Tightening the Net: Intellectual property micro-regimes and peer-to-peer practice in higher education networks

Steven J Jackson, Alok Vimawala


This paper examines recent responses by U.S. university administrators to the volume and legal challenges surrounding on-campus and in-residence peer-to-peer (P2P) traffic. Since the earliest days of online P2P activity, universities have served as key flashpoints in the broader file sharing and intellectual property debates. But while there has been considerable attention to the emerging file-sharing case law, and some attention to the shifting legal and political strategies of IP holders most affected by P2P traffic (or most aggressive in asserting their rights), the multiple, varied, and often ambivalent responses of university network administrators have for the most part escaped sustained attention. This paper draws on published survey and original interview data to explore the distinctive and heterogeneous policy sets put together by campus network administrators and decision-makers in dealing with IP issues associated with on-campus file-sharing practice. Such institutional micro-regimes constitute a crucial and understudied border zone between law and culture, functioning as key translation points through which external IP claims get filtered (e.g., DMCA take-down notices), and strategic sites at which a substantial amount of real-world IP regulation is effectively accomplished.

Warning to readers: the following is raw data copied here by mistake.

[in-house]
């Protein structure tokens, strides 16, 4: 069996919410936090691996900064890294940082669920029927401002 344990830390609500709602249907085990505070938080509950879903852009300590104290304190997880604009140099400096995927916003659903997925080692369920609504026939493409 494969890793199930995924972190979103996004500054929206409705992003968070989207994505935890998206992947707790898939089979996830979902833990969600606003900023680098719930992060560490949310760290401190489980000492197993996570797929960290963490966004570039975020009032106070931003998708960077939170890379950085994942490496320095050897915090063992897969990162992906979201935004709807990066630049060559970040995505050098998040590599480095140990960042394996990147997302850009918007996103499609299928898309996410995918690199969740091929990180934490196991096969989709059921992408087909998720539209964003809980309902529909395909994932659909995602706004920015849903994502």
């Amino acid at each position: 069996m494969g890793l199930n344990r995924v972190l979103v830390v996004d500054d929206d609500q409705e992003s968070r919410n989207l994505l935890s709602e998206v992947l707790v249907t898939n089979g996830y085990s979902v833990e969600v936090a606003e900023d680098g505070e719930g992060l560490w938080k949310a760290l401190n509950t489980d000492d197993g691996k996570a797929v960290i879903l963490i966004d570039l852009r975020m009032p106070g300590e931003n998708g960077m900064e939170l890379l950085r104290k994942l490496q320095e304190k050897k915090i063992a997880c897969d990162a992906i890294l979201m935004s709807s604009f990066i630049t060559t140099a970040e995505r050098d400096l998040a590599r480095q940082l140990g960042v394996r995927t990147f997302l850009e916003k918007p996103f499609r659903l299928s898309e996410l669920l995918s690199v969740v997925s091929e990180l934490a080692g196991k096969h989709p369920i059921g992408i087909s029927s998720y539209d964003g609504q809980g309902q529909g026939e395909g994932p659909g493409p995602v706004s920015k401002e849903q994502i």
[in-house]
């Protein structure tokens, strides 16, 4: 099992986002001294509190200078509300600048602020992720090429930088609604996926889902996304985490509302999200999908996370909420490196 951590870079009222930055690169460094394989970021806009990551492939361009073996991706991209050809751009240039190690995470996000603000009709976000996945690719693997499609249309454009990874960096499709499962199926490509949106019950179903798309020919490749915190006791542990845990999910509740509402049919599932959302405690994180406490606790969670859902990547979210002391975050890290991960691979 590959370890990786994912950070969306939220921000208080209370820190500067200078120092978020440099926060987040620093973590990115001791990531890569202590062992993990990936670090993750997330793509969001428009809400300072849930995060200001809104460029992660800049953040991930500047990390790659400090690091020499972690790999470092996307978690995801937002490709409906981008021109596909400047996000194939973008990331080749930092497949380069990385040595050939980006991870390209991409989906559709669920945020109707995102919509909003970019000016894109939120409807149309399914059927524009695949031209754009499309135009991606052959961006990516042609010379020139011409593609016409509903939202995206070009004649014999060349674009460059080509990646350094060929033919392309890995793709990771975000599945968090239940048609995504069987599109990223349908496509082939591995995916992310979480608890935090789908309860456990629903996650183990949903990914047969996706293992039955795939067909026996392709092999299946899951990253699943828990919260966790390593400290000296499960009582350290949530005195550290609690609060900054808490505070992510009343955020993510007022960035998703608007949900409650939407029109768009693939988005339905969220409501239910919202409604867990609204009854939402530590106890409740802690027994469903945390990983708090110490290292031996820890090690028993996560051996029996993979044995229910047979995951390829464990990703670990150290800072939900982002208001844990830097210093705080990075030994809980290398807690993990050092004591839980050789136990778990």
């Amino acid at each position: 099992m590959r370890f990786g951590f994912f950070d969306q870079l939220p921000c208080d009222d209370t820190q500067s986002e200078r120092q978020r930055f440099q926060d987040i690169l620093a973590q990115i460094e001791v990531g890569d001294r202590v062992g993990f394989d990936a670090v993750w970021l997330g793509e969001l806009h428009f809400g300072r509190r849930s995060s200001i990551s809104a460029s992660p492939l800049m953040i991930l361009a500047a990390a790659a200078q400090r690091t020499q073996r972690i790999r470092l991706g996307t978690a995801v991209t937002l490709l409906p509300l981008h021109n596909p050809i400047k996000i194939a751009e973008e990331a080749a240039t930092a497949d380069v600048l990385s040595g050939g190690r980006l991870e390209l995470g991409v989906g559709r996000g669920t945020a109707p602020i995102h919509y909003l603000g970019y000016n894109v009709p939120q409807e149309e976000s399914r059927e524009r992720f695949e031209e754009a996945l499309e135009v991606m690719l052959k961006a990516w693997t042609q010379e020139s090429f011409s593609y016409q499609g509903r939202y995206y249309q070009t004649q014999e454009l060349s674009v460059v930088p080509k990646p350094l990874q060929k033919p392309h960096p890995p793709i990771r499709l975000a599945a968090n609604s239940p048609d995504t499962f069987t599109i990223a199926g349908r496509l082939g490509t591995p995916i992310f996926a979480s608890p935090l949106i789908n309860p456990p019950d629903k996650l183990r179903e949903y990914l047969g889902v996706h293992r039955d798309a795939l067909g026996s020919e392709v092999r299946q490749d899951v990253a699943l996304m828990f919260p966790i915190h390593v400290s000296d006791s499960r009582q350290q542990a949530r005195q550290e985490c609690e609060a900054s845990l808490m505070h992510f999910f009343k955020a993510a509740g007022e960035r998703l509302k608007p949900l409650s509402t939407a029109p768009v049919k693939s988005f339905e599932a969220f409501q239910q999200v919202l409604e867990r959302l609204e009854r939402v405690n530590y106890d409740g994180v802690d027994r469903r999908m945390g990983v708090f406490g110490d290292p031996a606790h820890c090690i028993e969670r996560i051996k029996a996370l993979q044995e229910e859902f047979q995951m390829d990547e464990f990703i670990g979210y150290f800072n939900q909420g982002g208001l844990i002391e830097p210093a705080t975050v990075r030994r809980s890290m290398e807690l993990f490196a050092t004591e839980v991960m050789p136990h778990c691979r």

intellectual property; higher education; network policy

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DOI: https://doi.org/10.5210/fm.v16i11.3649

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